PROLOGUE : Roots of my Writing
I don't think it is possible to be a decent fiction writer and not be a prolific reader. I spent many blissful hours during my youth reading an eclectic array of books such as Treasure Island, The Adventures of Huckleberry Finn, Rendezvous with Rama, The Old Man and the Boy, The Bronze Bow, Mysterious Island, Ice Station Zebra, Roots, and The Reivers, just to name a few. (If you're keeping score, that's Robert Louis Stevenson, Mark Twain, Arthur C. Clarke, Robert Ruark, Elizabeth George Speare, Jules Verne, Alistair MacLean, Alex Haley, and William Faulkner, respectively.)
The most influential book of my life, hands down, was Daybreak – 2250 A.D. by Andre Norton. I have a theory about sci-fi that goes, "If you aren't exposed to it at a young age when your brain is still plastic and your mind is willing to accept worlds that push the boundaries of imagination, odds are you probably don't like science fiction." The first real novel I have memory of is Daybreak – 2250 A.D. (originally titled Star Man's Son). I was five years old.
My older brother and I laid on my sister's bed as she read aloud a "bedtime story" that nearly blew my young, fertile mind. This wasn't Little Red Riding Hood, Br'er Rabbit, or even Winnie the Pooh. Oh no! This was a story about a young mutant named Fors who ventures out into a post-apocalyptic world with his giant cat Lura in search of knowledge and redemption. Along the way he encounters rusted-out atomic-powered cars, broken roads, ruined cities, human-rat hybrids, and a budding civilization of lizard creatures. WHOA...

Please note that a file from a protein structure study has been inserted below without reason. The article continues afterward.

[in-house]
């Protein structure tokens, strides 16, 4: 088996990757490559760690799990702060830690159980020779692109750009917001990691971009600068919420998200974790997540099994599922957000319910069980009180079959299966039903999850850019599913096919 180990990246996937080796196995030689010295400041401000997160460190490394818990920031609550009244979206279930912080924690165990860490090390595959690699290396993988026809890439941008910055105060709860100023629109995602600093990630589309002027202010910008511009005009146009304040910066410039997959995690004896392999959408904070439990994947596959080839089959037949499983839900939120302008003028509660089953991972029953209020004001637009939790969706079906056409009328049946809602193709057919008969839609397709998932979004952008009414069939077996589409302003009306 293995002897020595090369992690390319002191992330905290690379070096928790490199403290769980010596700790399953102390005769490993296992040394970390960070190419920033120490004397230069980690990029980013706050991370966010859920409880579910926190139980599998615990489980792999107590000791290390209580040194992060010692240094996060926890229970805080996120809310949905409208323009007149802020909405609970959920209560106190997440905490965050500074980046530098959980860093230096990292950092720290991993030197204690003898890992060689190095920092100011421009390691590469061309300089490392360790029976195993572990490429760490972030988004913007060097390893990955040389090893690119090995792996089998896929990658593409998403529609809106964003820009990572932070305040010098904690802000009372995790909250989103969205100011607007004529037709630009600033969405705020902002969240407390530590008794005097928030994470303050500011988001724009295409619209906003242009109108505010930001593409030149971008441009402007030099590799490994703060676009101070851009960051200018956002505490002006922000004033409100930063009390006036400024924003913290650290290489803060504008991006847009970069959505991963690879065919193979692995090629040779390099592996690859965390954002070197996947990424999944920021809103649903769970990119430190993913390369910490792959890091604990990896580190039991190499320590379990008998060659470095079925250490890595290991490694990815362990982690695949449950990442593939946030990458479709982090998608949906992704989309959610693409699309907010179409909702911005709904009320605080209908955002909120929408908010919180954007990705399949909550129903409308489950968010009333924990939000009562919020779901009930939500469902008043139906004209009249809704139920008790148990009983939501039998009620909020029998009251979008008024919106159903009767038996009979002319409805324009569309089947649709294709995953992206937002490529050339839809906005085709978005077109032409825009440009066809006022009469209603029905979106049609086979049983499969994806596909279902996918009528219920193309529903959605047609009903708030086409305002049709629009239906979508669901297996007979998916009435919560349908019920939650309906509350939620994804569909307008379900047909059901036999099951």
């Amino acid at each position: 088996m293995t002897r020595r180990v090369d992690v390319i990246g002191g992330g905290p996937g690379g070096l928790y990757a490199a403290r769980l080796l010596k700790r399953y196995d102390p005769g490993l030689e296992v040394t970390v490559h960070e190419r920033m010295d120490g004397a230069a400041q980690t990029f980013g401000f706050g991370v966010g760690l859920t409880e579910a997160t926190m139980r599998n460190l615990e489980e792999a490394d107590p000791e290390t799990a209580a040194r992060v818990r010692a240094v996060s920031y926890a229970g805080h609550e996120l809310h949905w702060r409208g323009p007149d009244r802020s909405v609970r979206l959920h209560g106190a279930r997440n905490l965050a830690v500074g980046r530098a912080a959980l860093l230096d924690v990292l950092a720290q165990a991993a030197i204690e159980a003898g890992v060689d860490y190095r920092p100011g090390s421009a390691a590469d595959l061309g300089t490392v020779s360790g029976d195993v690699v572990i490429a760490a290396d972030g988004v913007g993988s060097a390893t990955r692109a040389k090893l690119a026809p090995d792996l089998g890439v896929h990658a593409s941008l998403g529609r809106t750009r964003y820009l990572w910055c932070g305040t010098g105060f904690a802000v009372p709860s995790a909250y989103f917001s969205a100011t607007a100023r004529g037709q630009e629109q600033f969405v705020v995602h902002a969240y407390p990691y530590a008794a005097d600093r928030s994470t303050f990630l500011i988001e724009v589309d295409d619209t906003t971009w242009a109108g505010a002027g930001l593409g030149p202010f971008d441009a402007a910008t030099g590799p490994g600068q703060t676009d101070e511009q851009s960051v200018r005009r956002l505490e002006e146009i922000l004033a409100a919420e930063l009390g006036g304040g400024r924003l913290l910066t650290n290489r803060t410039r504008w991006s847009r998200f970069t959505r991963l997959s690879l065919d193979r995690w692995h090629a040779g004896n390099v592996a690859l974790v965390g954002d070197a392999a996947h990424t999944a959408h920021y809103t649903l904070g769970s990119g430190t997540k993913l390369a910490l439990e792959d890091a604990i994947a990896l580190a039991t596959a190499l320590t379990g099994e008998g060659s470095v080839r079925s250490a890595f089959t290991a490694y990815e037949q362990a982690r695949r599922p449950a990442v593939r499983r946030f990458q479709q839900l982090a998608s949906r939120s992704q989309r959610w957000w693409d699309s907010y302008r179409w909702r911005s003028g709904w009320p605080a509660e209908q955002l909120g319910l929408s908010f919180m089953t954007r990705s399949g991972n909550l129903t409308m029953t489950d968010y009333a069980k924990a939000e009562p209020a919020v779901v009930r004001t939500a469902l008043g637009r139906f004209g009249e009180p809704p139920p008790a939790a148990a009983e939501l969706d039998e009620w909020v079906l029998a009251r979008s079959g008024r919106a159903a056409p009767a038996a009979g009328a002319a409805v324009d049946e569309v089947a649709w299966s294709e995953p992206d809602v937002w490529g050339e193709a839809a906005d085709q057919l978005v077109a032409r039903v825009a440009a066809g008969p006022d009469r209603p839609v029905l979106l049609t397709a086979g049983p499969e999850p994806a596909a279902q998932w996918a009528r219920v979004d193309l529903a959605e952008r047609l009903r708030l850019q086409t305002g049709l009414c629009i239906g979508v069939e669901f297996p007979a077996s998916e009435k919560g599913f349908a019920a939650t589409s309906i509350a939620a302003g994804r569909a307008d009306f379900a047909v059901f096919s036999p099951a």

This was serious stuff! Conflict that went far beyond getting a honey jar stuck on your head or being thrown into a briar patch. Science fiction had jump-started my imagination – and I wanted more! Of course, the fact that the story was also a morality tale about human fallibility and the dangers of nuclear proliferation were lost on me, but I was hooked on the art of story-telling, hard and forever.
Daybreak – 2250 A.D.
The second-most important event in my literary life was the advent of audio books – specifically Audible.com. As with most people these days, ever-increasing career and family obligations took a heavy toll on my free time. The hours a week I spent reading in my youth were reduced to minutes, taken in spurts here and there and in down-time binges. What little free time I had left after career and family was mostly spent on physical activities such as karate, body shaping, and running. As much as I loved reading, my commitment to maintaining a healthy lifestyle was a slightly higher priority. It is an unfortunate truth that exercise and recreational reading exist at opposite ends of the fitness scale. "Reading leads to sitting. Sitting leads to fatness. Fatness leads to early death. Opposed to death, I am." (With all due apologies to Yoda.)
And then a friend at work introduced me to Audible and that changed forever. Instead of dreading my four-mile runs (something I do for fitness, not pleasure), I began to look forward to them because it meant I would hear the next chapter or plot twist. Instead of being bored t0 the verge of insanity by the mindless repetition of putting one foot in front the other, Audible transformed running into an opportunity to rediscover lost worlds, find new heroes, and solve mind-twisting mysteries. No longer did running and reading repel each other as if they were like-ends of a magnet, they now magically worked together to enhance the experience of both.
Soon, I was listening to books while mowing the grass, painting the house, washing my truck (OK, I don't really do that one very often), taking a long trip, or when any other such opportunity presented itself. In the past 10 years I have read hundreds of books, both fiction and non-fiction. Balance has been restored and life is better than ever. If you have a love of books and reading but have had to make similar compromises, I can not overstate what a magnificent solution Audible can be.